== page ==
Today, a group of seven education and civil rights groups released a six-point plan for equitable and sustainable national education reform in this country. And, big surprise, the report is basically a 17-page repudiation of the Obama administration's education reform platform.
Groups including the NAACP Legal Defense and Education Fund, the National Urban League, the Rainbow PUSH Coalition and the Schott Foundation for Public Education called for an end to many of Secretary of Education Arne Duncan's signature initiatives, and a commitment instead to policies that incentivize positive results and lay the groundwork for long-term change in the neediest school districts. On every major Duncan policy initiative--aggressive promotion of charter schools, turnaround models for failing schools, national education standards, punitive teacher accountability measures--the coalition had harsh criticisms. And this morning, the Education Department issued a pat response:
We're listening. The administration is dedicated to equity in education and we've been working very closely with the civil rights community to develop the most effective policies to close the achievement gap, turn around low performing schools, and put a good teacher in every classroom.
On charter schools, the civil rights groups write that not only is charter school performance uneven at best, but many charter schools only serve a small selection of the neediest students. The civil rights groups criticized the blind acceptance of charter school-as-panacea, because charter schools often don't accept as many students with disabilities, students who rely on free school lunches, and English language learners--many of the groups of students who could jeopardize their test scores.
"While some charter schools can and do work for some students," the report says, "they are not a universal solution for systemic change for all students, especially those with the highest needs." Regarding "turnaround" models, the reform approach that demands mass firings of teaching staff when schools are deemed "failing," the report said that where they've been tried, they've rarely produced positive results.
The civil rights groups perhaps reserved their harshest criticisms for Race to the Top, the $4.35 billion competitive grants program that hands out money to states that commit to the Obama education reform agenda. They write:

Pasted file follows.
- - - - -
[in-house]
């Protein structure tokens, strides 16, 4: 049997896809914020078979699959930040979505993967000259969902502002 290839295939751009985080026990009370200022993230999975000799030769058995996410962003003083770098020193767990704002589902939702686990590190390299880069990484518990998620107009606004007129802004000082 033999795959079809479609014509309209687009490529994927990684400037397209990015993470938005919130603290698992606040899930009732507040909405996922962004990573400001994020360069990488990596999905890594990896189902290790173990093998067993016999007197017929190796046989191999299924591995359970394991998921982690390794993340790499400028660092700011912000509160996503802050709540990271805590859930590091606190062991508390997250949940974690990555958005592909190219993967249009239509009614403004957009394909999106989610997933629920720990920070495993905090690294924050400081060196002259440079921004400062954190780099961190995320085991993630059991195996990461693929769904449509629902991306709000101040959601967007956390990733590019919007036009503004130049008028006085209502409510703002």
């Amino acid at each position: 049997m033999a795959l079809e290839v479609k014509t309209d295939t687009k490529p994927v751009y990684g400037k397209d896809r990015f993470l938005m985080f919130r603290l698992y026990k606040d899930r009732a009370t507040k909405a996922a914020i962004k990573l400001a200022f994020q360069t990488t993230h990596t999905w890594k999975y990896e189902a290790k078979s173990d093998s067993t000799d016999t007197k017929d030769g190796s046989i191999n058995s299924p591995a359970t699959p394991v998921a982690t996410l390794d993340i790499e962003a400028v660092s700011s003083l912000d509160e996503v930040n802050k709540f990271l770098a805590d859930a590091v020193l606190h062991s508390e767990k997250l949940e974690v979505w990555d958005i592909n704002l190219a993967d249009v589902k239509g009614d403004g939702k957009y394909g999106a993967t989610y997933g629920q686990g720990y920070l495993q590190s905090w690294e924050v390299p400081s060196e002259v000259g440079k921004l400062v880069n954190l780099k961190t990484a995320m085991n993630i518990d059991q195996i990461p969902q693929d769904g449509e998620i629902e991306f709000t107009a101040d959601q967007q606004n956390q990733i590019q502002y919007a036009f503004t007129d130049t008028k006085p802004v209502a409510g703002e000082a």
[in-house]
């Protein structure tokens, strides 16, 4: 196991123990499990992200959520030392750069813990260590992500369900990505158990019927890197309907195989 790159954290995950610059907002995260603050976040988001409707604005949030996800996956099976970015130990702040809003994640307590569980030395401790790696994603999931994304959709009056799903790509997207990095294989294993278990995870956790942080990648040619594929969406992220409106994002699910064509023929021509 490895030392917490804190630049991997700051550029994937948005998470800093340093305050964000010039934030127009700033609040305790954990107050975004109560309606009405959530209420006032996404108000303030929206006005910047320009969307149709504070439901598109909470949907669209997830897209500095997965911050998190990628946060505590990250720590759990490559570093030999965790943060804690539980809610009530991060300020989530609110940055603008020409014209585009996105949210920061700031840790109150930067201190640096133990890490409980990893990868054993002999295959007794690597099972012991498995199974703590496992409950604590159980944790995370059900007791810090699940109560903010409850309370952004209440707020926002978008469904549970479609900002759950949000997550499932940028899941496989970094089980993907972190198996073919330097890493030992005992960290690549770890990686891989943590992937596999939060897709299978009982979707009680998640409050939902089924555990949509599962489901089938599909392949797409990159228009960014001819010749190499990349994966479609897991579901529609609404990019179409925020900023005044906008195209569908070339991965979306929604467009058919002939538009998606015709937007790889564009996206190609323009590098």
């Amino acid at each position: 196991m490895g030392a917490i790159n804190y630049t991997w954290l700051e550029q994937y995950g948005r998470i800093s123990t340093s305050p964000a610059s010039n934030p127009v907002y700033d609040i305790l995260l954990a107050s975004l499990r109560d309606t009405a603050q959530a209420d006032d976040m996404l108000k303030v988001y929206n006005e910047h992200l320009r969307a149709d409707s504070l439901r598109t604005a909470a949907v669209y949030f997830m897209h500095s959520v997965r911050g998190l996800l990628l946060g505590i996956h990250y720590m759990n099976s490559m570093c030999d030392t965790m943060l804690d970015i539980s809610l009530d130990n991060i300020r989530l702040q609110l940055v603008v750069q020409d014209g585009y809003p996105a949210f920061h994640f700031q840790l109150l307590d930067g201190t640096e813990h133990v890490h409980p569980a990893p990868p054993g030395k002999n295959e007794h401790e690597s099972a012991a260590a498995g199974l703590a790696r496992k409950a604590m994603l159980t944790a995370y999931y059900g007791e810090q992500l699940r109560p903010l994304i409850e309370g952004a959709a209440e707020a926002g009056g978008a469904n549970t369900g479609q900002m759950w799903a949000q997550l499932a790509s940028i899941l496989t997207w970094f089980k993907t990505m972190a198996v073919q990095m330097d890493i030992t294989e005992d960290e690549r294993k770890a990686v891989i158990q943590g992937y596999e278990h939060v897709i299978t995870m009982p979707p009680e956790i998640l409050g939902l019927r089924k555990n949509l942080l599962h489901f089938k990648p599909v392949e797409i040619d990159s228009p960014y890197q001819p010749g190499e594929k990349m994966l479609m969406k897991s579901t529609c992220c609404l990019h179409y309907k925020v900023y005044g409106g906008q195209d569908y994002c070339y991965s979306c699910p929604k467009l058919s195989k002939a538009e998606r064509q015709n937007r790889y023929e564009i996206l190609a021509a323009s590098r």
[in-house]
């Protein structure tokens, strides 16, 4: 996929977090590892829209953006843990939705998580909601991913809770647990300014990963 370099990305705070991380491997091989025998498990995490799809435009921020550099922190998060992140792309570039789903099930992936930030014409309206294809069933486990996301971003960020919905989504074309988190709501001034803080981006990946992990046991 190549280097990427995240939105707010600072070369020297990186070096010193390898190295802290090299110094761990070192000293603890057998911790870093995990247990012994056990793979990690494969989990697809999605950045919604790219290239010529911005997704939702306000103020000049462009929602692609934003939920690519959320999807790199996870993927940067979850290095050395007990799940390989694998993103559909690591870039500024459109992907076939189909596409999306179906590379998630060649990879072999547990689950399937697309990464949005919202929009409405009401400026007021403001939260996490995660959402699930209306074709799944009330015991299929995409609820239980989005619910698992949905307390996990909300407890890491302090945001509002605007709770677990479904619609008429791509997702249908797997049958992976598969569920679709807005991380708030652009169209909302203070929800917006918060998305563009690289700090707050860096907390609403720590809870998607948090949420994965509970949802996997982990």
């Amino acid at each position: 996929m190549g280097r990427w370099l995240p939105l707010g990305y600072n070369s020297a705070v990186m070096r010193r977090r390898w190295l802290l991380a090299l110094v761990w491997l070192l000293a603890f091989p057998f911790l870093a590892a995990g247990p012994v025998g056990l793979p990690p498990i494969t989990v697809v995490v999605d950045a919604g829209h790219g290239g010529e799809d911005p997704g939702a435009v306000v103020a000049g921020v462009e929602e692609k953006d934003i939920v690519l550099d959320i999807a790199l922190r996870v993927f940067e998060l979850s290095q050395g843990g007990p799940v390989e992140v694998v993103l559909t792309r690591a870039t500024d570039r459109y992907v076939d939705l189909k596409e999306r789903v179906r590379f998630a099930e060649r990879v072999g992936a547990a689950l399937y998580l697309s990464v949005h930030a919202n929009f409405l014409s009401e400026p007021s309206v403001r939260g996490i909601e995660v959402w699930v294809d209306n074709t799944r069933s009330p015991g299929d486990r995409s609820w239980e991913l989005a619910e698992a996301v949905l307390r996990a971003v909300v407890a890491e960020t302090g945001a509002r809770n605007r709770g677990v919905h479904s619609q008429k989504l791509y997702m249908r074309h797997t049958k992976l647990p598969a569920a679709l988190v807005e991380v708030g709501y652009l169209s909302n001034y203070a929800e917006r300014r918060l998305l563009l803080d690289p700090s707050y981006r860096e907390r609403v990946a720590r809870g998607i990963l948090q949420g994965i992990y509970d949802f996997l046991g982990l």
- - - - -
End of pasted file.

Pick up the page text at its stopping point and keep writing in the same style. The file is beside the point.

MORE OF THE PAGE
The Race to the Top Fund and similar strategies for awarding federal education funding will ultimately leave states competing with states, parents competing with parents, and students competing with other students. Moreover, even states that do not choose to compete for federal incentive funds should have an obligation to provide a standard of education consistent with protecting their children's civil rights. The civil right to a high-quality education is connected to individuals, not the states, and federal policy should be framed accordingly. Good federal policy should mitigate political inequities that serve as barriers to delivering the ultimate change that is so plainly desired and needed. By emphasizing competitive incentives in this economic climate, the majority of low-income and minority students will be left behind and, as a result, the United States will be left behind as a global leader.
The Duncan-led Obama education reform crusade is built on several programs: the competitive grants program called Race to the Top, which rewards states with cash if they can prove they're committed to the Obama reform platform. Many states have successfully rammed through overhauls of their states' education laws to lift state caps on charter schools; tie teacher salaries (and job security) to their students' test scores; and adopt national education standards.
Duncan's reform often looks like a slash-and-burn assault on educators. Case in point: one of the education reform movement's darlings, Washington, D.C.'s chancellor of schools Michelle Rhee, announced on Friday the termination of 241 teachers, and threats for another 700 teachers who could be fired within the year if their students' test scores don't improve. The stated aim is teacher accountability, by any means necessary. But in actuality, it just blames teachers for the plainly under-resourced and overly bureaucratic systems they work in.
The new report coincides with the National Urban League's 100th anniversary and annual conference, where both Duncan and President Obama are scheduled to speak this week.
*Photo: Creative Commons/talkradionews*